When we think about growing plants, we often focus on things that aren’t really in our control.
From early frosts to late harvests, there are all sorts of situations that we can’t change.
However, when it comes to light and plant growth, understanding the intricacies here can play a major role in how well our plants mature.
If you want to learn more about light and plant growth to help you produce healthier, more vigorous plants, you’ve come to the right place. This post will tell you everything you need to know!
Light is something we all take for granted – unless you live in Alaska and have limited amounts of light, that is. We just assume that plants can naturally harness and take whatever they need from the sun.
However, when it comes down to it, light isn’t always a given. Nothing can grow in complete darkness (except fungi like mushrooms, of course).
Anything that has chlorophyll needs light, and understanding each plant’s unique light requirements is important to help them grow.
Plants need light to conduct photosynthesis. Chances are, you remember this from your high school science classes.
However, you might not remember too much about the concept.
Plants are autotrophic creatures, meaning they can create all the nutrition they need within their cells. However, they need nutrients and minerals from the soil, water, and carbon dioxide to do it.
To combine all these vital pieces and make their food, plants also need energy. This is derived from the sunlight – using the chlorophyll within their leaves. Both water and carbon dioxide, in the presence of sunlight, combine to produce oxygen and glucose molecules.
If plants don’t have enough of any of these variables, their growth will be stunted.
2. Growth Direction
A plant is pretty much entirely dependent on a light source. For outdoor plants, that source is the sun. When the first leaves are produced on a plant, it will try to grow toward the light source to make sure it can get as much light as it can for photosynthesis.
Plant growth is often affected (sometimes positively, and sometimes negatively) by the location of the plant. Some plants follow the sun as it traverses the sky, while others respond to the light by growing in the direction of the light source. Sometimes, this can cause a plant to become leggy and spindly.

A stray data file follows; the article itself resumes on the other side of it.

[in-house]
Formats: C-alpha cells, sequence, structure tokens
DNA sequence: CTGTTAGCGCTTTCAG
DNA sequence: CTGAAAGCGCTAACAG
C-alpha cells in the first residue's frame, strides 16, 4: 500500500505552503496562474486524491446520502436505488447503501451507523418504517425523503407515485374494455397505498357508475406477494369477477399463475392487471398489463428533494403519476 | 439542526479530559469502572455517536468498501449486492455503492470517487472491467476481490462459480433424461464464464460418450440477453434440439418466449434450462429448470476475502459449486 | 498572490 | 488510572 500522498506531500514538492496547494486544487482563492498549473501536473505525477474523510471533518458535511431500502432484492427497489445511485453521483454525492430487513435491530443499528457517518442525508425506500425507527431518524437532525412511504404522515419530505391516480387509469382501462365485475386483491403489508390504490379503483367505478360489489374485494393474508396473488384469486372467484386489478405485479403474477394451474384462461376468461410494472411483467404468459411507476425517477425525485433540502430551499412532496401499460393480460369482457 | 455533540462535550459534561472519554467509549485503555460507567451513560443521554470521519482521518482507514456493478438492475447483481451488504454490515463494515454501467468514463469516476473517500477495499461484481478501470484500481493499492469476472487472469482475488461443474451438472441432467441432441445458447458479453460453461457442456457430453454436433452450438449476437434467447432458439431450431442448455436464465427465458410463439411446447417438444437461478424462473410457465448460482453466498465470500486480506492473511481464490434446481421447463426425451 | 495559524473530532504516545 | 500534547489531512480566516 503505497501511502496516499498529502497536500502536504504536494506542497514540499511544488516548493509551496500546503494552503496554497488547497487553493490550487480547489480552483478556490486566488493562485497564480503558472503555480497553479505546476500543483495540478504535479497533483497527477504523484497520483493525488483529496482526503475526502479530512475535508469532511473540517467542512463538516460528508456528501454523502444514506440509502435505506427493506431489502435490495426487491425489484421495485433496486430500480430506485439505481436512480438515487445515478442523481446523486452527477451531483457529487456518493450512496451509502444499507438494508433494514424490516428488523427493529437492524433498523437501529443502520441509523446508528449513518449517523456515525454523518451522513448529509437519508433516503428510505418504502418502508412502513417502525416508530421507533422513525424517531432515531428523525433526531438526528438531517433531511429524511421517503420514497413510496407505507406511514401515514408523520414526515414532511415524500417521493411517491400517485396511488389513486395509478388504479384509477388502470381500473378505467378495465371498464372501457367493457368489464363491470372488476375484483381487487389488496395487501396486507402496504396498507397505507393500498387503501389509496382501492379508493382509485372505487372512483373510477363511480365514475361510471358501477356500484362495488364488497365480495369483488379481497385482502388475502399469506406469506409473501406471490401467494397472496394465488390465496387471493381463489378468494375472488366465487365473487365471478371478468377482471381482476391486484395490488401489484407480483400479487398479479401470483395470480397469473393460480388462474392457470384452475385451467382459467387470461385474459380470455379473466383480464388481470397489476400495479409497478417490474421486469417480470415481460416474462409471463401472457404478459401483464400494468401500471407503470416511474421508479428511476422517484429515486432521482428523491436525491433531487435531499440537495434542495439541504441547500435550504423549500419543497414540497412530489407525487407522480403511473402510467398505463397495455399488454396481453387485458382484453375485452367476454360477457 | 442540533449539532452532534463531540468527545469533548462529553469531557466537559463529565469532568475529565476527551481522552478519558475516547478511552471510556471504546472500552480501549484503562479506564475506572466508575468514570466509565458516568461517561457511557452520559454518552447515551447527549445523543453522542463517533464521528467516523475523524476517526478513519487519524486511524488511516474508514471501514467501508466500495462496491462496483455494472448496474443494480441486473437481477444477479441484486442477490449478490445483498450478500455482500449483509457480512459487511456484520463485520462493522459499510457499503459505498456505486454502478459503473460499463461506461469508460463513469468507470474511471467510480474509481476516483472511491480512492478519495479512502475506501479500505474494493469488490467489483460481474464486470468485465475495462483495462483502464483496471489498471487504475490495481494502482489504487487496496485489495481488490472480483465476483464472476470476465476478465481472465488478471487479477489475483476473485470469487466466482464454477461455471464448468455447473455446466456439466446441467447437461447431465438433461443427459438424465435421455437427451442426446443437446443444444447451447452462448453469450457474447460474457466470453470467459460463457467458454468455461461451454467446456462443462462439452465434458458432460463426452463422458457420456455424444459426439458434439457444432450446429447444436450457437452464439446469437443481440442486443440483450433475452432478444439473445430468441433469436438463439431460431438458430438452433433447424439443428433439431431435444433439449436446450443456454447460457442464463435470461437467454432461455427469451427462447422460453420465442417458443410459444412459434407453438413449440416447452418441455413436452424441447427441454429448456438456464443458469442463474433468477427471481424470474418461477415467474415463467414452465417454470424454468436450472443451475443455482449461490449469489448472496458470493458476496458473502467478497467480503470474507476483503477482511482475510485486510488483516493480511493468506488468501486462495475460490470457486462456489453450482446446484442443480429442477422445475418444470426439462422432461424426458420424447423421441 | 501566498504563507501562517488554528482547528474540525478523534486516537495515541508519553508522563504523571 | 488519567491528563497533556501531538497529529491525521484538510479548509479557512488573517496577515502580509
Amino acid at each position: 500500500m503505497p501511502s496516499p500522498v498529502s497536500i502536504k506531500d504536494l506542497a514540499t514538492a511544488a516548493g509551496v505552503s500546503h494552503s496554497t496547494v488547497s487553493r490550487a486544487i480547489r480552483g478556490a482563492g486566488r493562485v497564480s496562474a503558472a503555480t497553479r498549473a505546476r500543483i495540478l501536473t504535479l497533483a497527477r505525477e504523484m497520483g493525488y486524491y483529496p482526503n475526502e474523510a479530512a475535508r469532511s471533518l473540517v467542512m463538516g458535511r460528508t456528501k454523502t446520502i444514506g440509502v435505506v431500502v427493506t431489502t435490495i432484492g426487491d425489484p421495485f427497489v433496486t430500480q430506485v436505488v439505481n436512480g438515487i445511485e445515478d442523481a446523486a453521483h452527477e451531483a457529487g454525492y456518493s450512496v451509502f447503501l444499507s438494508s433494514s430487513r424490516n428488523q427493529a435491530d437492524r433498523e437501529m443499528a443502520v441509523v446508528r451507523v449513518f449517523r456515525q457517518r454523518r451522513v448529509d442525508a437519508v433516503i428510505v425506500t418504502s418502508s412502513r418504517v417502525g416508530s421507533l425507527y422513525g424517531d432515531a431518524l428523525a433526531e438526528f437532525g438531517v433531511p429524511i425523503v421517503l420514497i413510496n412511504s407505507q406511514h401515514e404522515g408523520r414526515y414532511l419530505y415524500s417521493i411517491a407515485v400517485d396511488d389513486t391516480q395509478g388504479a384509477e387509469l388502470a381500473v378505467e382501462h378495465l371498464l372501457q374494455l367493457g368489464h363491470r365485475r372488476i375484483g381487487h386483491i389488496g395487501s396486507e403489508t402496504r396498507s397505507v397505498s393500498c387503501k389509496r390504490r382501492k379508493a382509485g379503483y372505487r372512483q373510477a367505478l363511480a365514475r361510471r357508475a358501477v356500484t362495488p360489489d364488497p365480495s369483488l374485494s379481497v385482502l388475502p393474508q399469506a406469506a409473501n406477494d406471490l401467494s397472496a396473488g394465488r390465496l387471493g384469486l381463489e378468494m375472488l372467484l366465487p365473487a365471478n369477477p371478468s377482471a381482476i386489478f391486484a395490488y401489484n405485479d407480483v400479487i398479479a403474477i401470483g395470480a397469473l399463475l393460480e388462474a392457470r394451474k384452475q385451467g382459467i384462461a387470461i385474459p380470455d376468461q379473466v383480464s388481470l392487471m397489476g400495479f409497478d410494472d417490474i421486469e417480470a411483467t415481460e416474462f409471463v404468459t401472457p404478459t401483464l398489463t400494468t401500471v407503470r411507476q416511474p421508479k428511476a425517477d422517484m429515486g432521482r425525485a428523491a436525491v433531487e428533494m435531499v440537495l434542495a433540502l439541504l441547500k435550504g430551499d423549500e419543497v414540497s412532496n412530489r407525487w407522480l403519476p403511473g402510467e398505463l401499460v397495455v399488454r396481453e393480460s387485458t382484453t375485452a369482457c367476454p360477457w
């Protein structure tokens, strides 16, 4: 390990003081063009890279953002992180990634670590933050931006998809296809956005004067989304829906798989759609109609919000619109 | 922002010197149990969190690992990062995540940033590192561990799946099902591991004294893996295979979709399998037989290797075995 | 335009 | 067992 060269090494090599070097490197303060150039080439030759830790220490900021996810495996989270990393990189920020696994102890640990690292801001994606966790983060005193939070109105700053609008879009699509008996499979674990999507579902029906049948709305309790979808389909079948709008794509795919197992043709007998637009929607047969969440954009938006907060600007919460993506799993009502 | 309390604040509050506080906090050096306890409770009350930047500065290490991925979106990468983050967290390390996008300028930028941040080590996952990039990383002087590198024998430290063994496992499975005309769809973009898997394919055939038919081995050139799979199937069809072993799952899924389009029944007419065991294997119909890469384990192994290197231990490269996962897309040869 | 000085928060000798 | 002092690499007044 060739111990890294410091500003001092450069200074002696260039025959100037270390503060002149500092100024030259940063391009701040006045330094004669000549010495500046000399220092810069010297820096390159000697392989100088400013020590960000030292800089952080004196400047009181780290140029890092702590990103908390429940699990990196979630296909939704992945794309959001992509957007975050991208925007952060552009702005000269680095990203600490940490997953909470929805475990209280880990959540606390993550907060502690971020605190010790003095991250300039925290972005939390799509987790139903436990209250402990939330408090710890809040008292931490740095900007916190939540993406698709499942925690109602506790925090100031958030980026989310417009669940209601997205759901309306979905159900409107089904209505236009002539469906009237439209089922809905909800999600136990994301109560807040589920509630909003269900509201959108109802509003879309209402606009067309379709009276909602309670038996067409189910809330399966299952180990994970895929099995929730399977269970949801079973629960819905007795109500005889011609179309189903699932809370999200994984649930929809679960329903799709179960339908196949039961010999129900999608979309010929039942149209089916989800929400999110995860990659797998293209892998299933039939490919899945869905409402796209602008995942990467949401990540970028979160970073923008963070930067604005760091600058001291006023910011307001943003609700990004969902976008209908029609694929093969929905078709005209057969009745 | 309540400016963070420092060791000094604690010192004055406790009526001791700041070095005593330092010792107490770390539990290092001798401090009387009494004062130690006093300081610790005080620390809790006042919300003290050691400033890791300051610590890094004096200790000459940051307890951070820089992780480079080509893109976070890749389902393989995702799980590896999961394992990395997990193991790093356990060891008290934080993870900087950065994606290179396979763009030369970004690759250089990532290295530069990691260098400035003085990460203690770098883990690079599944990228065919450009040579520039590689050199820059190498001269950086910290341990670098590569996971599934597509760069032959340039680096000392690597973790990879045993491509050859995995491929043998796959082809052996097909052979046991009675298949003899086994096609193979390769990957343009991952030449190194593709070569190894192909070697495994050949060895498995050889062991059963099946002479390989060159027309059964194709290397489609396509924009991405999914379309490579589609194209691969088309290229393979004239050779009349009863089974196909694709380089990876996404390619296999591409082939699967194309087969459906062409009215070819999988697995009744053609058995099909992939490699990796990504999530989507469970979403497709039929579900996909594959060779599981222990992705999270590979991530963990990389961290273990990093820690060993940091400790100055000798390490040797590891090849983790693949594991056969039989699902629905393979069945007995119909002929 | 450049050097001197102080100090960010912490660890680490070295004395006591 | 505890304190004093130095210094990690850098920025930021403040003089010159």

Of course, this natural behavior has implications for people who choose to garden using grow lights, too.
3. Seasonal Impacts of Light
As you already are aware, sunlight is not something that is consistent year-round. Both the intensity and duration of the sunlight can fluctuate with changing seasons.
Plants adapt to those changing seasons by focusing most of their growth on the brighter periods of the month. That’s why most produce fruit and flowers in the spring and summer months and go dormant in the winter.
What to Keep In Mind
Now that you know how light impacts plant growth, here are some variables within the larger category of “light” to consider so that you can optimize your plant growth.
The intensity of light is an important factor to consider when it comes to plant growth and lighting.
Outdoors, you may not have a lot of control over light intensity, short of planting your plants in the spring and summer only (when light is more intense), that is.
However, if you choose to use grow lights indoors, you can adjust how intense the light is by changing the distance between the lights and your plants. You can also use higher-powered bulbs.
That said, you do need to be careful about too much heat. The closer to the plants the bulbs are, the hotter the plants will be. Tread carefully!
Light is a form of energy that exists and is moved as an electromagnetic wave. The visible light we see is made out of electromagnetic radiation in a range of wavelengths.
Visible light is between 390-700 nanometers, with light in different wavelengths appearing as a certain color. Red has the longest wavelength and the least amount of energy, while blue and violet lights have more energy and shorter wavelengths.